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Australian house prices: Still too high

The IMF Global Housing Watch tracks developments in housing markets across the world on a quarterly basis. Here’s where Australia’s property prices sit in relation to the world.

According to the International Monetary Fund (IMF), house prices across the world are just about back to where they were before the Global Financial Crisis (GFC) hit. Given the depth of economic trauma felt by some countries since that time, that is a remarkable, and perhaps worrying achievement.

Australia, of course, did not experience the full GFC impact, and our property prices have continued to reach new heights – although fortunately with a fall in official cash rate.

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While house price rises are great for those that already have a house, they are not great for the many Australians still trying to get into the housing market. Australia has one of the highest price to income ratios assessed by the IMF. Although it could be worse – we could be in New Zealand!

House Price to Income Ratio

Are Australia’s house prices overvalued?

Currently, Australian owner occupiers owe almost $1 trillion in home loan finance. In late 2015 the IMF argued that Australia’s house prices were, indeed, overvalued.

After growing broadly in line with real GDP per capita from 1960-90, Australian real house price inflation picked up sharply in the mid-1990s, exceeding income growth by a wide margin. As a result, the house price-to-income ratio rose sharply, despite the terms-of-trade boom that boosted Australian incomes over the past decade, also exceeding the average increase among OECD countries. In view of the strong price increases, many common measures of housing valuation based on deviation from long run historical trends, such as price-to-rent and price-to-income ratios, suggest overvaluation of about 20-25 percent.

Apartment glut on the horizon?

According to ABS statistics, there are currently a record number of apartments under construction, as well as a record number of apartments that have been approved but are not yet being built. Market analyst and economic forecaster, BIS Shrapnel has labelled this “a tsunami of supply” and has predicted that new home building will soon begin to run out of steam.

“After recording strong growth during the past four years, we estimate that total dwelling starts reached an improbable 220,100 in 2015/16, an all-time high,” said Dr. Kim Hawtrey, Associate Director at BIS Shrapnel. “From this level, national activity is forecast to begin trending down over the following three years, with the high-flying apartments sector leading the way down.”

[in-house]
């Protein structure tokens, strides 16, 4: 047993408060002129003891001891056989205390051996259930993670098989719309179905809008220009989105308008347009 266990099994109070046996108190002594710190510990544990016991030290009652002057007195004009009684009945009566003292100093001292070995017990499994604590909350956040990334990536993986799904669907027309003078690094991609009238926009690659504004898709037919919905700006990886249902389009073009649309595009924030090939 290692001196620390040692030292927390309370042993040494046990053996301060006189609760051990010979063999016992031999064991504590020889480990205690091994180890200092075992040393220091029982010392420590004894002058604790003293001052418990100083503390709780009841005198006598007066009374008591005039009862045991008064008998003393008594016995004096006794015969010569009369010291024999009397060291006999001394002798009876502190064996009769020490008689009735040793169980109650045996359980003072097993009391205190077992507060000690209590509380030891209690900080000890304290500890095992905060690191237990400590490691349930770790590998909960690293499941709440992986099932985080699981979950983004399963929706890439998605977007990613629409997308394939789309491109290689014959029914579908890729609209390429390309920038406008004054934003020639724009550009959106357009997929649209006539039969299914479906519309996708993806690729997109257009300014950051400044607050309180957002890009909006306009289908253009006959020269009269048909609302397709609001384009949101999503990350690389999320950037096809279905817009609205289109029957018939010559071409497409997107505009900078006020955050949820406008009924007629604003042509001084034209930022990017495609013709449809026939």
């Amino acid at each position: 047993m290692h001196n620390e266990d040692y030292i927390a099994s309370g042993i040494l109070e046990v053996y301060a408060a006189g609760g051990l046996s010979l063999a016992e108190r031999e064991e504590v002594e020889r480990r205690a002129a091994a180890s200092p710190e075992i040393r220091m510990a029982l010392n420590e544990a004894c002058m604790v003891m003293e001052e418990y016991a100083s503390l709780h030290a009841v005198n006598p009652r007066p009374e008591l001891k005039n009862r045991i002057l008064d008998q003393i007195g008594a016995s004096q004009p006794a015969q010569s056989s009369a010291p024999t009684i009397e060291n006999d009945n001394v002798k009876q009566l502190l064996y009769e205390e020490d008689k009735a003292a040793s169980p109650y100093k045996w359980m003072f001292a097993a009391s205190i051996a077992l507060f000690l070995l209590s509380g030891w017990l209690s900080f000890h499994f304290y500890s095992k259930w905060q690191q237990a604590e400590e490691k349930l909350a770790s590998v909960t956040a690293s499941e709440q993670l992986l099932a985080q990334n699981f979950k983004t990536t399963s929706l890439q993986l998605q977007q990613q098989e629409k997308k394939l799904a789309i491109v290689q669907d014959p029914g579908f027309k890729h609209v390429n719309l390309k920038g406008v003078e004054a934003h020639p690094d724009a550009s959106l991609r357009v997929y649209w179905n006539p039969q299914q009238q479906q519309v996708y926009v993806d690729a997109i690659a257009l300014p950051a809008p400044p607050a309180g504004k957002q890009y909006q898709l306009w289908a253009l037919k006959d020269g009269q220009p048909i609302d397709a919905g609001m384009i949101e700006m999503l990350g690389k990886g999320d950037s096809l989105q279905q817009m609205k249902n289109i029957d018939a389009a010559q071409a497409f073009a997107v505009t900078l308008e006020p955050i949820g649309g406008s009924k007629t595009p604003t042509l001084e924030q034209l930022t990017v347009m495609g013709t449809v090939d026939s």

Does this mean better housing affordability is on the way? With the IMF estimating that Australia’s household debt-to-income ratio tripled from 47 percent in 1990 to a historic high of 154 percent in 2014, perhaps we should hope so.

What do house prices mean for buyers?

In dollar terms, what does this all mean for buyers? According to the most recent Australian Bureau of Statistics (ABS) figures,  the average size of home loan taken out in in Australia in June 2016 was approximately $360,000. Based on approximately 190,000 online searches on the canstar.com.au home loan selectors, people are commonly looking to borrow the following amounts:

 

18% – $250,000- $349,000
35% – $350,000 – $499,000
21% – $500,000 – $749,000

Source: CANSTAR. Based on selections made via CANSTAR’s home loan selector table between July 2015 & August 2016

 

Based on a current average standard variable home loan rate of 4.48%, a home loan taken over a 25 year period could be expected to cost approximately the following amounts.

Loan Amount  $500,000.00  $450,000.00  $400,000.00  $350,000.00  $300,000.00  $250,000.00
Interest Rate 4.48% 4.48% 4.48% 4.48% 4.48% 4.48%
Years 25 25 25 25 25 25
Monthly Repayment $2,773.49 $2,496.14 $2,218.79 $1,941.44 $1,664.09 $1,386.74
Total Cost  $832,046.82  $748,842.14  $665,637.46  $582,432.78  $499,228.09  $416,023.41

Based on a loan term of 25 years. Indicative calculation only. Does not take into account any upfront or ongoing fees or charges.

While homebuyers cannot do much to influence home purchase prices, they can ensure that they are not paying too much for their home loan. CANSTAR’s home loan star ratings  is an invaluable starting point when creating a shopping list of home loans to suit your needs.

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Featured image: Chameleonseye | iStock

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